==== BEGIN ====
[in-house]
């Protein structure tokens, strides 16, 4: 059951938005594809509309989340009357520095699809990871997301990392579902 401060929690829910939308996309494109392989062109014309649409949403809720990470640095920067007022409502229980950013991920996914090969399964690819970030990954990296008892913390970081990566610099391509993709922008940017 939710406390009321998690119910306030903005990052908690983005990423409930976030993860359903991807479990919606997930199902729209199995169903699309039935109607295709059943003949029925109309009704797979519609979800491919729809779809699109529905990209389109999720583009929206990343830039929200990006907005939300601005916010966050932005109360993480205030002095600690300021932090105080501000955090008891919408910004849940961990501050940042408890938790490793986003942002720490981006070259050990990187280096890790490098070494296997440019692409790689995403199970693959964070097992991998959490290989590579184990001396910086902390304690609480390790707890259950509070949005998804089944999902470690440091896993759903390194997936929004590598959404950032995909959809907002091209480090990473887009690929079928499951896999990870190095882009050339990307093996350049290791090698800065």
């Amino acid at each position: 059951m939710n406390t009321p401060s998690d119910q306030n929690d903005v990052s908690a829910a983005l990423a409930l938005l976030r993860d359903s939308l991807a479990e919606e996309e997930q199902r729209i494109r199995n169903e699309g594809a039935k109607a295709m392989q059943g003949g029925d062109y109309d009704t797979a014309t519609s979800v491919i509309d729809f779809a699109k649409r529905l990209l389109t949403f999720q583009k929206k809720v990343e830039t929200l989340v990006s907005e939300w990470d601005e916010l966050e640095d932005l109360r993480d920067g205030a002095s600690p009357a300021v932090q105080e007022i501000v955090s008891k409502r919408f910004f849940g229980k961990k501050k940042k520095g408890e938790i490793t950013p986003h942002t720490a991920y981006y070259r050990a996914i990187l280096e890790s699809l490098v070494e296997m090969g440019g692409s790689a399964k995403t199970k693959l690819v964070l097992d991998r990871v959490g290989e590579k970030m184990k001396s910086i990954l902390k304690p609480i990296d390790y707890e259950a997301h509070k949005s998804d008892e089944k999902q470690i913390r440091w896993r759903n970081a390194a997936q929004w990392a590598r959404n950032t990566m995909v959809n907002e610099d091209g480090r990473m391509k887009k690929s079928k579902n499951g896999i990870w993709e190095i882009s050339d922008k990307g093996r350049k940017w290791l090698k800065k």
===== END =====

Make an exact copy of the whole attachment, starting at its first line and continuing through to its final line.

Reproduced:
[in-house]
């Protein structure tokens, strides 16, 4: 059951938005594809509309989340009357520095699809990871997301990392579902 401060929690829910939308996309494109392989062109014309649409949403809720990470640095920067007022409502229980950013991920996914090969399964690819970030990954990296008892913390970081990566610099391509993709922008940017 939710406390009321998690119910306030903005990052908690983005990423409930976030993860359903991807479990919606997930199902729209199995169903699309039935109607295709059943003949029925109309009704797979519609979800491919729809779809699109529905990209389109999720583009929206990343830039929200990006907005939300601005916010966050932005109360993480205030002095600690300021932090105080501000955090008891919408910004849940961990501050940042408890938790490793986003942002720490981006070259050990990187280096890790490098070494296997440019692409790689995403199970693959964070097992991998959490290989590579184990001396910086902390304690609480390790707890259950509070949005998804089944999902470690440091896993759903390194997936929004590598959404950032995909959809907002091209480090990473887009690929079928499951896999990870190095882009050339990307093996350049290791090698800065």
């Amino acid at each position: 059951m939710n406390t009321p401060s998690d119910q306030n929690d903005v990052s908690a829910a983005l990423a409930l938005l976030r993860d359903s939308l991807a479990e919606e996309e997930q199902r729209i494109r199995n169903e699309g594809a039935k109607a295709m392989q059943g003949g029925d062109y109309d009704t797979a014309t519609s979800v491919i509309d729809f779809a699109k649409r529905l990209l389109t949403f999720q583009k929206k809720v990343e830039t929200l989340v990006s907005e939300w990470d601005e916010l966050e640095d932005l109360r993480d920067g205030a002095s600690p009357a300021v932090q105080e007022i501000v955090s008891k409502r919408f910004f849940g229980k961990k501050k940042k520095g408890e938790i490793t950013p986003h942002t720490a991920y981006y070259r050990a996914i990187l280096e890790s699809l490098v070494e296997m090969g440019g692409s790689a399964k995403t199970k693959l690819v964070l097992d991998r990871v959490g290989e590579k970030m184990k001396s910086i990954l902390k304690p609480i990296d390790y707890e259950a997301h509070k949005s998804d008892e089944k999902q470690i913390r440091w896993r759903n970081a390194a997936q929004w990392a590598r959404n950032t990566m995909v959809n907002e610099d091209g480090r990473m391509k887009k690929s079928k579902n499951g896999i990870w993709e190095i882009s050339d922008k990307g093996r350049k940017w290791l090698k800065k």